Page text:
Slated to start around mid-May this year, Ramadan is looming closer, and I await it with mixed feelings.
The holiest month in the Islamic calendar, Ramadan is a time for families to come together, reflect and grow spiritually. It truly is a beautiful time.
It's also hard. Forget what they tell you – time does not fly. Especially in the last few years, when Ramadan has fallen during the summer months, when it's hot as Hades (pun unintended) and the sun is setting later. Those of us that fast go through dramatically different stages as the month progresses.
The first week is filled with trepidation. You're looking forward to the familial bonds that are strengthened during this time, when everyone is sitting down together to partake in the most anticipated meal of the year. Whether with friends or family, the sense of comradery and oneness is really something else. But it's the first week of fasting – as in, abstaining from all food and drink for 14 hours or more (depending on when the sun sets and rises in the country you live in). That first day is TOUGH. The rest of the week is a compilation of struggling to stay awake during the day, taking naps after work, dealing with on/off again headaches (and if you're a big coffee drinker or smoker, withdrawal sucks so bad), and generally being cranky.
The second week is the only "good" week fasting-wise, so to speak. At that point, you've been fasting for a week already and you've got the hang of it. Your body has accepted it and you start to function like a normal human being. You even start exercising during fasting hours. It's cool, you've got this.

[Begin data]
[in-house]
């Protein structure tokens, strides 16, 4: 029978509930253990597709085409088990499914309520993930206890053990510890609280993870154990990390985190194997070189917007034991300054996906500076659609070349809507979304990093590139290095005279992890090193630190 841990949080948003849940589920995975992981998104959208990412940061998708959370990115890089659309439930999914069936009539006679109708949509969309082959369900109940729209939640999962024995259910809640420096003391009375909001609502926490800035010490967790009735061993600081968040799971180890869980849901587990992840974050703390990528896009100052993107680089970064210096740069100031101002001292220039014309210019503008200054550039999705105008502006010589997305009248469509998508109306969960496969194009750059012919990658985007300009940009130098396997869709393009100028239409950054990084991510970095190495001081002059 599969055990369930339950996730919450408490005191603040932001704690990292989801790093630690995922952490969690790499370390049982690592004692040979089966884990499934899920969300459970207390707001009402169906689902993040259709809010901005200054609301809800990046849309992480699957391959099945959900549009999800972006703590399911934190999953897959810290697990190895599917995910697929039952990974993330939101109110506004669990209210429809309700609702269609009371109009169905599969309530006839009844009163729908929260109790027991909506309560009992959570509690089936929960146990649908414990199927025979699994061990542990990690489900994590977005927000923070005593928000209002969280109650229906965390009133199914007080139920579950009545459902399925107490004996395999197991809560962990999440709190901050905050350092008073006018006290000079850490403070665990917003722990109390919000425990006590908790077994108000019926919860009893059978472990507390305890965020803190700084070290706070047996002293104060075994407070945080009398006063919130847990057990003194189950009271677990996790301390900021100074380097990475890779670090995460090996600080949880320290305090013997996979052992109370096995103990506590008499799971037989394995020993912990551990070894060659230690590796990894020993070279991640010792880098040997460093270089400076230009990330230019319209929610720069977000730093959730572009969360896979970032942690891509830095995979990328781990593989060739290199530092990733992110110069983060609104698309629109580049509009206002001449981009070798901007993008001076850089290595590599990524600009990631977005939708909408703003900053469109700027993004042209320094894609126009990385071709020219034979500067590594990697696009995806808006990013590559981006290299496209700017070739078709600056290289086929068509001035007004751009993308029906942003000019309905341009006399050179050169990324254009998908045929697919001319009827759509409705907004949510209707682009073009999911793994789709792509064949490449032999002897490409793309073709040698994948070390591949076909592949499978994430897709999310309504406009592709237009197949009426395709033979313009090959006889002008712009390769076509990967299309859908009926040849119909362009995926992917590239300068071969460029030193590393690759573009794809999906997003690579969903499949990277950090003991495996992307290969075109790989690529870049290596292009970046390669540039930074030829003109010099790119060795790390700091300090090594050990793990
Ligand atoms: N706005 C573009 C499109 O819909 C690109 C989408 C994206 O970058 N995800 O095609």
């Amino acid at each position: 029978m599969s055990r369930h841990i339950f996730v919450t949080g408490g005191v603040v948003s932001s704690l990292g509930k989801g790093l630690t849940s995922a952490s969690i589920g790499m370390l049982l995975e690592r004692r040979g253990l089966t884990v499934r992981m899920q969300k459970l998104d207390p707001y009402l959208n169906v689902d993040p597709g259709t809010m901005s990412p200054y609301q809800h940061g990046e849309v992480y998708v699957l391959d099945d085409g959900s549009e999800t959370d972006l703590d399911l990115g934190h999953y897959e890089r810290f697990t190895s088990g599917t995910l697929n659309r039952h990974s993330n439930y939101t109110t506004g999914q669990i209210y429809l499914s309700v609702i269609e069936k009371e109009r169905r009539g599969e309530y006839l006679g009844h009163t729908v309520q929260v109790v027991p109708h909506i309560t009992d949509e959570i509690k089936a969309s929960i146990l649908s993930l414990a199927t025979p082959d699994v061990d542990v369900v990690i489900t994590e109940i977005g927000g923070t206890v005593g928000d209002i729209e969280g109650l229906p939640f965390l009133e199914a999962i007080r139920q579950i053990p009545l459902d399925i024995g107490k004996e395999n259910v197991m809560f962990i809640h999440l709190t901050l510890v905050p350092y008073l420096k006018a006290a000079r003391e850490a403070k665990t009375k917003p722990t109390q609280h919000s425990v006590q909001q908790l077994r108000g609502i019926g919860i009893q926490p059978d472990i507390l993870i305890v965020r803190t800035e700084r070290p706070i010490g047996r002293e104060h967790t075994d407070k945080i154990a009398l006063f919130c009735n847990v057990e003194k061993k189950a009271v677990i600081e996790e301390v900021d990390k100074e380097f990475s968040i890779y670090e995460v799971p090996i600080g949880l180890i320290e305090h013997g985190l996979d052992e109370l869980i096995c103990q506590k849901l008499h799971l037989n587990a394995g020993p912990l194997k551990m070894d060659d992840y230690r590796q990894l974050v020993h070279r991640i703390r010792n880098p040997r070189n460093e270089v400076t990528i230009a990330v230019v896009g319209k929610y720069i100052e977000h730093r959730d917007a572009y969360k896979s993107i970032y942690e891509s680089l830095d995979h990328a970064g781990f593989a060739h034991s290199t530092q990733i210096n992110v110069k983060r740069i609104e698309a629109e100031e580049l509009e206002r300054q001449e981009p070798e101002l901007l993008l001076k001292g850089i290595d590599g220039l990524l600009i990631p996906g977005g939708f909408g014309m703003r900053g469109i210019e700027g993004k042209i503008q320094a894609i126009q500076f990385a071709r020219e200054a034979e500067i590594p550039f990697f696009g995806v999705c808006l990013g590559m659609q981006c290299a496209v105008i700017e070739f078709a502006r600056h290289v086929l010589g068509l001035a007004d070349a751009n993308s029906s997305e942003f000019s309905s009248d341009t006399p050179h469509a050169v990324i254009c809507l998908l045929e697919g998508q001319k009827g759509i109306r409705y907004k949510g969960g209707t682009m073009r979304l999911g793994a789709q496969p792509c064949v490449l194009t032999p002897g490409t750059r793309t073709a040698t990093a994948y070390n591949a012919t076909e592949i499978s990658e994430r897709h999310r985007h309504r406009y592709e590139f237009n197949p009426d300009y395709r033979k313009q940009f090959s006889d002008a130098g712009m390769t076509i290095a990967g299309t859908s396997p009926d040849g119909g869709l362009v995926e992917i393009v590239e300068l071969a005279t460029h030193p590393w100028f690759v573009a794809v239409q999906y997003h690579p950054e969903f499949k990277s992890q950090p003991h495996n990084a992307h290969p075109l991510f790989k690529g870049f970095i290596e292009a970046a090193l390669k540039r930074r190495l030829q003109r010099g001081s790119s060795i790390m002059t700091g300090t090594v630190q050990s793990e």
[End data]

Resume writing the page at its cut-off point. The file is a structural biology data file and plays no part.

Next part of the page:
The third week is the longest. At this point, you're over it. Everyday feels like it is multiplied by ten. It's like being stuck in a vortex of a never-ending cycle of fasting followed by breaking your fast. Nothing else exists. This is the point when Muslim women the world over start praying for their menstrual cycle to start.
Menstruation deserves an important mention. You see, when you're on your period in Ramadan, you are exempt from fasting. If there is one time it truly pays to be female, it is then. Of course, we fasting ladies will still gripe about it when we get it. The timing of your period within the month of Ramadan is key! You see, if you get it the first week, while everyone else is collectively getting used to fasting, by the time you're off your period and ready to start fasting, no one has sympathy for your struggle – you know, cause they've all been there, done that. The second week is okay, but not ideal because it disrupts your fasting mojo (which you only really get in week two). If you get it in the third week, you've scored. Fourth week periods are a little sad, simply because you've made it so far already, it feels irrelevant.
This is the make it or break it week. Every day the finish line seems closer and yet still so far. It's during this week that I truly start thinking of my husband as an alien. This man that I married – this beer guzzling, football fanatic, anti-smoking male who has already transformed into a pious, daily card-playing and post-iftar shisha-smoking enthusiast, suddenly, somehow, gets a second wind.
He's all amped up in that last week – maybe it's because it's the final week, but this stranger is taking it all in stride, doesn't empathize when I whine, is animated during the day when all those around him are running on reserved battery power. He's almost got a spring in his step.
Crazy, right? And also, super annoying.
But then it's the final day and the final iftar meal, and dare I say it? It's bittersweet.
Ramadan Kareem, everybody!